Joan Brown

Portrait of a Chair, 1958

Oil on canvas

78 x 85 1/2 inches

JBRp 77

Roy De Forest
A Bird in Hand, 1965
Acrylic on canvas
72 x 60 inches
RDp 19

William T. Wiley
Grand Illusion, 1964
Oil on masonite
16 1/2 x 17 inches
WTWp 15

William T. Wiley
Horn Close Up, 1964
Mixed media construction
12 11/16 x 19 3/4 x 2 1/2 inches
WTWs 5

Joan Brown
The Colonel in the Garden of Allah, 1972
Enamel on masonite
90 x 48 inches
JBRp 25

Joan Brown
Man on Horseback, 1957
Fabric, burlap, string, wire and wood
21 x 22 1 /2 x 12 inches
JBRs 09

Elmer Bischoff
#3, 1948
oil on canvas
47 x 31 inches
EBp 5

Peter Saul
Girl #1, 1962
oil on canvas
63 x 47 1/4 inches
PSp 106

Elmer Bischoff

Girl with Arms Raised, 1967

Oil on canvas

80 x 37 1/2 inches

EBp 43

Joan Brown
Portrait of a Chicken, 1967
oil on wood panel
16 x 15 inches

Peter Saul
Lake Tahoe, c. 1966
colored pencil, marker, gouache on museum board
30 x 40 inches
PSd 134

Robert Arneson
Self-Made Man, 1973
17 1/2 x 15 1/2 x 14 inches
RAs 255

Elmer Bischoff
Reclining Nude, Partial Woman's Face, 1973
Wash, gouache, charcoal, collage on paper
17 1/2 x 21 inches
EBd 18

Joan Brown
Models in Studio with Powerful Lights
ink on illustration board
30 x 40 inches
JBRd 08

Elmer Bischoff
Model and Artist, 1971
Charcoal, ink wash, collage on paper
17 1/2 x 16 3/4 inches
EBd 17

Elmer Bischoff
Untitled (Portrait), 1960
Gouache on paper
17 x 14 inches
EBd 42

Peter Saul
Woman in Green Shirt, c.1957
Chalk on velour paper
9 x 9 1/4 inches
PSd 155

Peter Saul
Portrait of a Man, c.1957
Chalk on velour paper
10 x 12 inches
PSd 159

Press Release

This summer, the George Adams Gallery will present “The Formative Years” a group exhibition featuring paintings, drawings, and sculptures by Arneson, Bischoff, Brown, De Forest, Saul, and Wiley.  The exhibition offers a rich and often surprising selection of works from the shared early years of these artists’ careers.


As a prologue, the show begins with two important 1948 abstractions by Bischoff, signaling the peak of the abstract movement in CA, which owed its development in part to the profound impact of the pedagogy of Hofmann, Still, Rothko, among others. Though by 1952 Bischoff would begin painting figuratively and go on to influence the next generation of painters himself, these earlier paintings illustrate many of the techniques and preoccupations that characterize his later work. Bischoff’s influence can be seen in the heavy, painterly style of Brown, a Picasso-inflected 'Vase' by Arneson, expressionistic prints by De Forest from the early 1950s, and generally, a maximalist approach to composition. Other highlights include a self-portrait by Arneson from 1973; a string and fabric sculpture and ink drawing of models in the studio by Brown; a late-sixties figurative painting by Bischoff; two pastel portraits from the late-fifties by Saul; and two paintings, one with a construction, from 1964 by Wiley.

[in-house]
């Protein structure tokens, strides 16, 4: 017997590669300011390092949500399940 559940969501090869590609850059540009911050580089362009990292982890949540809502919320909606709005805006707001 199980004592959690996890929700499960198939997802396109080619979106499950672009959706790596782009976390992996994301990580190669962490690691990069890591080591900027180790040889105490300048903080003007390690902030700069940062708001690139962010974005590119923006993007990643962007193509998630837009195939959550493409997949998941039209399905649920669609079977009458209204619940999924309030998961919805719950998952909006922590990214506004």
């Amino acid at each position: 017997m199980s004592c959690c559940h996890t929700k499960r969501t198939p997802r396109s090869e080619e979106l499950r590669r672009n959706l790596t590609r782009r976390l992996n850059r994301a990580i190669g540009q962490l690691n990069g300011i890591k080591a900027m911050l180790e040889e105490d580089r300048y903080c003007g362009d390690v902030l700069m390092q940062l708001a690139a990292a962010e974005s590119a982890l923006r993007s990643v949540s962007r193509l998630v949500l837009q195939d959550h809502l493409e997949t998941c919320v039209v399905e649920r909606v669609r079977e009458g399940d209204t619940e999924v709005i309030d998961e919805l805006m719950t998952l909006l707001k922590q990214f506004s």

The exhibition will be on view through August 12, when the gallery will close for the remainder of the month. Summer hours in June are Tuesday – Saturday, 10 – 5, and Tuesday – Friday, 10 – 5 in July and August, Monday and Saturday by appointment only. For images and further information, please visit the gallery website at www.georgeadamsgallery.com.


The Formative Years, 1957 – 1977


The group of artists who emerged from the San Francisco area in the 50s and 60s were united by more than regional proximity. The interconnectedness between education and later teaching positions within the local university programs, besides personal relationships, kept open lines of dialogue throughout their respective careers. Though not all of the same generation, it can be said that the six artists represented here came to maturity in response to - or rather in opposition to - the prevailing New York-centric art of the period. As encapsulated by first 'Contemporary Bay Area Figurative Painting' at Oakland Museum in 1957 and later the 'Funk' exhibition mounted by University of California, Berkeley Art Museum in 1967, the art being made in California became progressively more unique and transgressive, establishing an identity, perhaps, of individualism that would continue to define the region. This is not seen more clearly than by comparing the works of artists such as Brown, Wiley, De Forest, Arneson, etc, who, despite working closely with each other throughout their careers, would nevertheless develop radically different visual styles.

A prime example is the origin of their respective art as an evolution from the shared influences of their student days. Coming out of the tail end of a legacy of abstraction at the region's art schools and in the midst of the ascendency of new figurative painting and changing approaches to sculpture via clay, etc, (eg, Voulkos) in the Bay Area, the work they made in that period of transition shows the freedom with which they approached art-making. Here we see the assertions of personal preferences and most vividly, the parallels in style and approach: a laissez-faire attitude towards medium, a propensity for using found materials, an equal interest in the common-place as source material and an injection of personal experience and narrative - which remained a common thread for most the group throughout their careers - are clear. By the mid-70s, when all six would reach a level of maturity that defined their later work, the persistence of those early styles and influences remains visible.